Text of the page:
You could create your own writing structure manipulatives, or you can check out Bethany Lau’s Lab Report Writing Activity Bundle found here. She has a set of activities with manipulative for each and every part of the lab report with a lot of examples for students to learn from.
Tip #7: Get them writing as much as possible. Data shows that when students take the state language proficiency tests, they struggle the most with writing. Find ways to get students writing on a daily basis. This could work in many different formats- just find one that works for you. Daily bellwork is a great place to start, as well as having students keep writing journals. What should you have them write about? Check out these writing prompts from Science Rocks’ store! These were designed to be used before new concepts are taught, and allows the teacher to assess prior knowledge and check for misconceptions. When students are first learning English, allow them to write in their native language and plug in English words that they know. Throughout the year as their language improves you will see their writing transform from fragmented to fluid sentences.
Another great writing strategy for ELL students are sentence frames. For students still learning how to write a complete sentence, give them half the sentence first and have them fill in the blanks. For example, a hypothesis on a lab report for an ELL student could look like this: “If I change ___________, then I think ___________ will happen, because __________.”
Tip #8: Model. And then model some more. As science teachers we tend to think of “modeling” as meaning “I’ll show them how to do a lab before it’s their turn.” Modeling applies to so much more than labs.
a. Model reading strategies. As you read through articles out loud, stop and discuss. What was the main idea? What did you highlight and why?
b. Model writing strategies. When you assign those writing prompts, work through one with them first. Show them what a quality answer would look like.
c. Model behaviors. Many students will enter your classroom from different backgrounds. Behaviors that may have been acceptable where they grew up may not be acceptable in your classroom. If you want them to give a verbal presentation with eye contact, show them what a good presentation looks like first.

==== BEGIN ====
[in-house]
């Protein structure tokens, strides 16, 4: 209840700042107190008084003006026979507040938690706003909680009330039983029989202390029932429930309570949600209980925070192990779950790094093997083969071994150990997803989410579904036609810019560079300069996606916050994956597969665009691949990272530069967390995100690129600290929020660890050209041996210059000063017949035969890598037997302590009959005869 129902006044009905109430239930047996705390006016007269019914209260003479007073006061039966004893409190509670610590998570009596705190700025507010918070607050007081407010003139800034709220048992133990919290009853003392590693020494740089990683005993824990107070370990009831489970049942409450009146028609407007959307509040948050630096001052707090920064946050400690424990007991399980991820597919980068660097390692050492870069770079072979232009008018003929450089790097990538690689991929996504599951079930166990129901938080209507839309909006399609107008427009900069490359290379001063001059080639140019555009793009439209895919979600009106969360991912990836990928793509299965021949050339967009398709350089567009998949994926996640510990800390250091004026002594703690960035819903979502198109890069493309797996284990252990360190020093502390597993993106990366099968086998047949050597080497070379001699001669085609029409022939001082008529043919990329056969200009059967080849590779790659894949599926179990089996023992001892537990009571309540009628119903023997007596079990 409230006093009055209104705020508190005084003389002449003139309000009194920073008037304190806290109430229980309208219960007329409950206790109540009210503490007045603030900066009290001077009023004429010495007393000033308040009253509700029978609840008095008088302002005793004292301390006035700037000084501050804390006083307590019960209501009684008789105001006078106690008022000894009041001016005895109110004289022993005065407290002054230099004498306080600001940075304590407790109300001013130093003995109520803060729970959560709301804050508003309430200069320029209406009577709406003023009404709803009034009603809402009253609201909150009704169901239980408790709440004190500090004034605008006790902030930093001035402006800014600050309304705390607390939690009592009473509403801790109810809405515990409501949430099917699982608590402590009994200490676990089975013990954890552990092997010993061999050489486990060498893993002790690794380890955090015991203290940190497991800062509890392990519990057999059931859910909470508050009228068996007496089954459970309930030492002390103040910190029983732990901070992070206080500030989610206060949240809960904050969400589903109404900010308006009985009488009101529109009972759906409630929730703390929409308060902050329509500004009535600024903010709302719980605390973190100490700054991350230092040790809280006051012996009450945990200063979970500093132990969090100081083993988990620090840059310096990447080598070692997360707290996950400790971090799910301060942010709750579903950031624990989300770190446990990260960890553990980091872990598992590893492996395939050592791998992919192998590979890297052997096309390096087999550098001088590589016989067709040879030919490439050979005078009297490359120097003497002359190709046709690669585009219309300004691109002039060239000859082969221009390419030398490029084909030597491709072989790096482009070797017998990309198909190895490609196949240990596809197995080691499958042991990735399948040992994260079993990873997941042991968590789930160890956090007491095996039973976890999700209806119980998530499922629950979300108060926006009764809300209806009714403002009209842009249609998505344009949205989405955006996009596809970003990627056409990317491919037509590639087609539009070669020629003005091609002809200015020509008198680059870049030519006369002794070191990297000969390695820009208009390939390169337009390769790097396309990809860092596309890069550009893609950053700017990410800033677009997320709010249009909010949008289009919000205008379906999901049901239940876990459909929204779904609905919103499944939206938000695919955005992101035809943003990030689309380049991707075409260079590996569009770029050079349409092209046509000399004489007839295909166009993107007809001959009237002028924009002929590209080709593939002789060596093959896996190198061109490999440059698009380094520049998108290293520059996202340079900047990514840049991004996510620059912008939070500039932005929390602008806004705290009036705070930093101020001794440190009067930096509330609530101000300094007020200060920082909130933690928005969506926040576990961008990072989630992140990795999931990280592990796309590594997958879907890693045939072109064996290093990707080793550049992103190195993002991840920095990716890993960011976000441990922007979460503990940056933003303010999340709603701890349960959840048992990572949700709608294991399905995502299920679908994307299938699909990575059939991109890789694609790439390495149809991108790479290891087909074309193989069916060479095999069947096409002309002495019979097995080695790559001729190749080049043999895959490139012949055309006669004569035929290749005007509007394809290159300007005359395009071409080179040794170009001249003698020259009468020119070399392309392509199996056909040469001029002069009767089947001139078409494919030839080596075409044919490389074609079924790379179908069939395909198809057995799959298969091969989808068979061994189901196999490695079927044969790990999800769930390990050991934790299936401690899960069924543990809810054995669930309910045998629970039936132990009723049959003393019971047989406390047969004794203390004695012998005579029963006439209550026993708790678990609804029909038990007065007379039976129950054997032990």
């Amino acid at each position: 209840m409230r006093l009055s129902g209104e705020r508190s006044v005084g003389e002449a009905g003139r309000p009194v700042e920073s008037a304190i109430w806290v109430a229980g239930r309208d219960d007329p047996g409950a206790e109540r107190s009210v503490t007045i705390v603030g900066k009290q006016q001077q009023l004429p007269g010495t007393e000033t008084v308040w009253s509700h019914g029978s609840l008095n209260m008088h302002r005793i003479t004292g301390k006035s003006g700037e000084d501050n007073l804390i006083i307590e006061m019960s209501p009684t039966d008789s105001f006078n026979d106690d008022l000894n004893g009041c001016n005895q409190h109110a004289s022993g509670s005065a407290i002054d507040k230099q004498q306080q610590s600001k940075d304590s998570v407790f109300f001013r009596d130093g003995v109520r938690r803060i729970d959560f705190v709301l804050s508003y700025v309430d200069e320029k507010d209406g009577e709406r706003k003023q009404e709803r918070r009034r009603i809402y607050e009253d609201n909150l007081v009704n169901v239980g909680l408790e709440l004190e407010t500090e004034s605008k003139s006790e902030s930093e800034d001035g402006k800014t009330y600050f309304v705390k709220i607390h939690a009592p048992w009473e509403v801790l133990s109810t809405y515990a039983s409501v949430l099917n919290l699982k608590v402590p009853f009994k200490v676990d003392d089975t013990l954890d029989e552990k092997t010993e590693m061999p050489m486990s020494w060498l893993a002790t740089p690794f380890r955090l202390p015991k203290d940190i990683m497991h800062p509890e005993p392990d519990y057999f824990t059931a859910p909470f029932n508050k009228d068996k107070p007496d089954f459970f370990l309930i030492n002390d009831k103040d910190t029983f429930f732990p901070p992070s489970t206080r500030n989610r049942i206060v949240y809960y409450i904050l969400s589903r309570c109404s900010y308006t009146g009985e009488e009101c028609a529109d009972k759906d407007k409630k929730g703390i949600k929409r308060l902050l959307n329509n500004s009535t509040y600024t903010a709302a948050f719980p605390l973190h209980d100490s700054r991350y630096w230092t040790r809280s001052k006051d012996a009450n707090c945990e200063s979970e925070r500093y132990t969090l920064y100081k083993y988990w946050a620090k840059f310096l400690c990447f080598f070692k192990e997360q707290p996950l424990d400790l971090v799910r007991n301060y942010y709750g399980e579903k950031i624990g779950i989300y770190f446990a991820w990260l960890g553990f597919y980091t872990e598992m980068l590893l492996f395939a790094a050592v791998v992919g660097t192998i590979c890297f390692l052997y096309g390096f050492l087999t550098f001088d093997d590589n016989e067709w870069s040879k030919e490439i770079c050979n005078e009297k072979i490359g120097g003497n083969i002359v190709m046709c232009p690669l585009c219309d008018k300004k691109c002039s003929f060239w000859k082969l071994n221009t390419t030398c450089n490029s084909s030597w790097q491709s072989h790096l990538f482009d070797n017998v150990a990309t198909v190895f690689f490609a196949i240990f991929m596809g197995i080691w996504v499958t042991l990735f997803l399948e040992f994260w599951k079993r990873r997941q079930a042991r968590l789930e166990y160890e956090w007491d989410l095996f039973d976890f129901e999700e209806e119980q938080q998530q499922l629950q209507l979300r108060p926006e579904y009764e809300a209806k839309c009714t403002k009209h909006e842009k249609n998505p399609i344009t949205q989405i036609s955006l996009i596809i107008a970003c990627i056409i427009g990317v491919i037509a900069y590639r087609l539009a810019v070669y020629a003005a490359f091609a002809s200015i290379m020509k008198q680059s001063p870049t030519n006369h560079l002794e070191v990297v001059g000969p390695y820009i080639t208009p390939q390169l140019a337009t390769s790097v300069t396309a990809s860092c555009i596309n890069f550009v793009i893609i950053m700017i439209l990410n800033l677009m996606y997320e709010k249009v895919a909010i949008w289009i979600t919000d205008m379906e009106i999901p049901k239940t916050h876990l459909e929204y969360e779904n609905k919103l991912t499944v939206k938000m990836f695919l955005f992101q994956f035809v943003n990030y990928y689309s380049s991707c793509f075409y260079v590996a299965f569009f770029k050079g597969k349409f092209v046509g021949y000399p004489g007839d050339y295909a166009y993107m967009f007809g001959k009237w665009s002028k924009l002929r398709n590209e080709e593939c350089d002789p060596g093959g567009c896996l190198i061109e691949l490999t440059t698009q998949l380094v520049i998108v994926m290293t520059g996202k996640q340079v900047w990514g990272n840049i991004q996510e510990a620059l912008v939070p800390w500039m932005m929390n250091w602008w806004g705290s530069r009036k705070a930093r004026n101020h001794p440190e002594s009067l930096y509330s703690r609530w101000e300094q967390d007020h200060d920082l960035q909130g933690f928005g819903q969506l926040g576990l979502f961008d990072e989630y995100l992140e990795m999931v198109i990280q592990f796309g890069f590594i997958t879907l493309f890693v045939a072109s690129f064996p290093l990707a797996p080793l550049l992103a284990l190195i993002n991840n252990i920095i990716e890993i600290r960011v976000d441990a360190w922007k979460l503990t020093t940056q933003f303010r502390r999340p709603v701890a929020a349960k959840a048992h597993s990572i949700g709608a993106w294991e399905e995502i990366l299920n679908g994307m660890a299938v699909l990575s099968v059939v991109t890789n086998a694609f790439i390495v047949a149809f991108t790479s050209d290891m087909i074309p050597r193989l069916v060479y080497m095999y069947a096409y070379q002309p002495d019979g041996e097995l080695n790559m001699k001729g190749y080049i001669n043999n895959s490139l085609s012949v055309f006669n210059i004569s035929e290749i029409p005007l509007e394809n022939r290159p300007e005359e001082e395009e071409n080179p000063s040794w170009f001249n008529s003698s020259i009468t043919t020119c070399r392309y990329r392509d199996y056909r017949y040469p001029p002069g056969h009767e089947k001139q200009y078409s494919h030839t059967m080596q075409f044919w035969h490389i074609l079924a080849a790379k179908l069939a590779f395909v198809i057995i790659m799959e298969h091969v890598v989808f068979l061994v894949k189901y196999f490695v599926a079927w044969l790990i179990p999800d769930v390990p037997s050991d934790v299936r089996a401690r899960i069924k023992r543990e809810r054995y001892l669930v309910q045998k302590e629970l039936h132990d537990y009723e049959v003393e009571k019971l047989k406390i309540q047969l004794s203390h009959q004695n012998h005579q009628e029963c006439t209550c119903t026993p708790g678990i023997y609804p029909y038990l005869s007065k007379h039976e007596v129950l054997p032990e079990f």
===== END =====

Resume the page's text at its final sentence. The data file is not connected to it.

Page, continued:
d. Model word pronunciation. Sometimes if students are nervous to say things in English, I have them teach me how to say the phrase in their native language first. Once they have giggled at my horrible pronunciation, they aren’t so embarrassed to pronounce things in English.
Tip #9: Modify. Yes, one more thing to add to your to-do list. But it can honestly be as simple as cutting down the number of questions for them to complete, or adding pictures to an assessment. One of my favorite websites to find nonfiction science articles on is newsela.com. Not only is it free to use, but once you find an article you can change the lexile! That means all your students can be reading the same article but at a reading level that is accessible to them.
Tip #10: Use formative assessment frequently, and celebrate gains. It’s important to check in with ELL students often. Many of them will take notes, smile, and nod during class, but only understood 20% of what was discussed. Exit tickets and note summaries are great ways to check in and see where they need help and what they have mastered. Make your exit tickets specific. Don’t just say, “One thing I still need help with is…” but instead ask them to answer a specific question related to the lesson. This will help you group them by mastery and focus on the students that really need your help. Once they have mastered a new concept or learned new vocabulary, don’t forget to celebrate! Let them know you are proud of them, and they will work harder in the future. If students feel like their hard work is recognized and celebrated, they will continue to work hard!
We’d love to hear stories from you about what helps your ELL students! Let us know in the comments!
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Are you tired of hearing the following questions 10 times a day:
"What did we do yesterday?"
"Was there homework?"
"I lost my paper. Can I have a new one?"
"What are we doing today? Anything FUN?"
"Where do I turn this in?